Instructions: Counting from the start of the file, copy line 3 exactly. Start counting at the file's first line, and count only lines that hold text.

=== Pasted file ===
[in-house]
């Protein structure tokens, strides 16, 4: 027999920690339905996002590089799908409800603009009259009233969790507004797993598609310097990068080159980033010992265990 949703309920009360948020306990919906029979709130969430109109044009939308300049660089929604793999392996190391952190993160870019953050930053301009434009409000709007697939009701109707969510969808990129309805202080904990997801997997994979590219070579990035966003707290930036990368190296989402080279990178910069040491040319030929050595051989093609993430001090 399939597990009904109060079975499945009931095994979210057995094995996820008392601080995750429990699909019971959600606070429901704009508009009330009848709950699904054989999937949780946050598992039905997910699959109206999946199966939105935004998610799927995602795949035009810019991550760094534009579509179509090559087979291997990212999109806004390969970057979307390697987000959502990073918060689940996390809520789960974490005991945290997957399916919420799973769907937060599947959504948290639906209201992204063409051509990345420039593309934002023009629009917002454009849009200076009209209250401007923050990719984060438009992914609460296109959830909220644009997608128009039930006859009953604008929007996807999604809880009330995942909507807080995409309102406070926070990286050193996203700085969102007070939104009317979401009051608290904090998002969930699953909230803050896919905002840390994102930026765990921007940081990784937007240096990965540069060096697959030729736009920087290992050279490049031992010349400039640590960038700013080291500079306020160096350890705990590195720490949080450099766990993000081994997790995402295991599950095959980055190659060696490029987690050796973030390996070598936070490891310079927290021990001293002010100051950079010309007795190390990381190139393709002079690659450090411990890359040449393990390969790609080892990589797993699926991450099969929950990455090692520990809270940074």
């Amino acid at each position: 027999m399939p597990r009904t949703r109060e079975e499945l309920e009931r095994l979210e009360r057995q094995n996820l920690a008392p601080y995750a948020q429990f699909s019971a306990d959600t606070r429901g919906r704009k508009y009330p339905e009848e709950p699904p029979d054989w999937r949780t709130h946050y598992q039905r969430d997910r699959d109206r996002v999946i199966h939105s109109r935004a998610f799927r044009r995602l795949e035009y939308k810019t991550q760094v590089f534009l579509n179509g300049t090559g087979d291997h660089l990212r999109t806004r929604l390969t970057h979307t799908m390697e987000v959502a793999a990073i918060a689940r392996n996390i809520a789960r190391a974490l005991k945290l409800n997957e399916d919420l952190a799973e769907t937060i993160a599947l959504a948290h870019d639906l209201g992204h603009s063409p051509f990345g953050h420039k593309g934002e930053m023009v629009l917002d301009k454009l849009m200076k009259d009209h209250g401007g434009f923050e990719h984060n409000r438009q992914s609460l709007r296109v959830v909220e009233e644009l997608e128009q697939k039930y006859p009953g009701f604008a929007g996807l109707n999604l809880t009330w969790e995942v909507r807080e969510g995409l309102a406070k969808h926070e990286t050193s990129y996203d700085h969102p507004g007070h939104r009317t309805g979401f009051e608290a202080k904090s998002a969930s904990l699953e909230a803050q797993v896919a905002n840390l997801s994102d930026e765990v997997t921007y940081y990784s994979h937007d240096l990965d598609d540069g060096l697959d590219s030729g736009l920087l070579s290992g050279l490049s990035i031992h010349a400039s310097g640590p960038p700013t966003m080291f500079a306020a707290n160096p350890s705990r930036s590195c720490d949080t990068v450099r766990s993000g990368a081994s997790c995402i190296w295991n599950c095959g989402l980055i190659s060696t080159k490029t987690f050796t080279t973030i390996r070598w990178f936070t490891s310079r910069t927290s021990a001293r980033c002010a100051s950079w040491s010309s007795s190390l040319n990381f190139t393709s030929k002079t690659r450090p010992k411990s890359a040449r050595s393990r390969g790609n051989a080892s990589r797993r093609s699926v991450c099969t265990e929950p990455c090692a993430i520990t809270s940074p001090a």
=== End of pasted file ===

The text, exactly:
């Amino acid at each position: 027999m399939p597990r009904t949703r109060e079975e499945l309920e009931r095994l979210e009360r057995q094995n996820l920690a008392p601080y995750a948020q429990f699909s019971a306990d959600t606070r429901g919906r704009k508009y009330p339905e009848e709950p699904p029979d054989w999937r949780t709130h946050y598992q039905r969430d997910r699959d109206r996002v999946i199966h939105s109109r935004a998610f799927r044009r995602l795949e035009y939308k810019t991550q760094v590089f534009l579509n179509g300049t090559g087979d291997h660089l990212r999109t806004r929604l390969t970057h979307t799908m390697e987000v959502a793999a990073i918060a689940r392996n996390i809520a789960r190391a974490l005991k945290l409800n997957e399916d919420l952190a799973e769907t937060i993160a599947l959504a948290h870019d639906l209201g992204h603009s063409p051509f990345g953050h420039k593309g934002e930053m023009v629009l917002d301009k454009l849009m200076k009259d009209h209250g401007g434009f923050e990719h984060n409000r438009q992914s609460l709007r296109v959830v909220e009233e644009l997608e128009q697939k039930y006859p009953g009701f604008a929007g996807l109707n999604l809880t009330w969790e995942v909507r807080e969510g995409l309102a406070k969808h926070e990286t050193s990129y996203d700085h969102p507004g007070h939104r009317t309805g979401f009051e608290a202080k904090s998002a969930s904990l699953e909230a803050q797993v896919a905002n840390l997801s994102d930026e765990v997997t921007y940081y990784s994979h937007d240096l990965d598609d540069g060096l697959d590219s030729g736009l920087l070579s290992g050279l490049s990035i031992h010349a400039s310097g640590p960038p700013t966003m080291f500079a306020a707290n160096p350890s705990r930036s590195c720490d949080t990068v450099r766990s993000g990368a081994s997790c995402i190296w295991n599950c095959g989402l980055i190659s060696t080159k490029t987690f050796t080279t973030i390996r070598w990178f936070t490891s310079r910069t927290s021990a001293r980033c002010a100051s950079w040491s010309s007795s190390l040319n990381f190139t393709s030929k002079t690659r450090p010992k411990s890359a040449r050595s393990r390969g790609n051989a080892s990589r797993r093609s699926v991450c099969t265990e929950p990455c090692a993430i520990t809270s940074p001090a």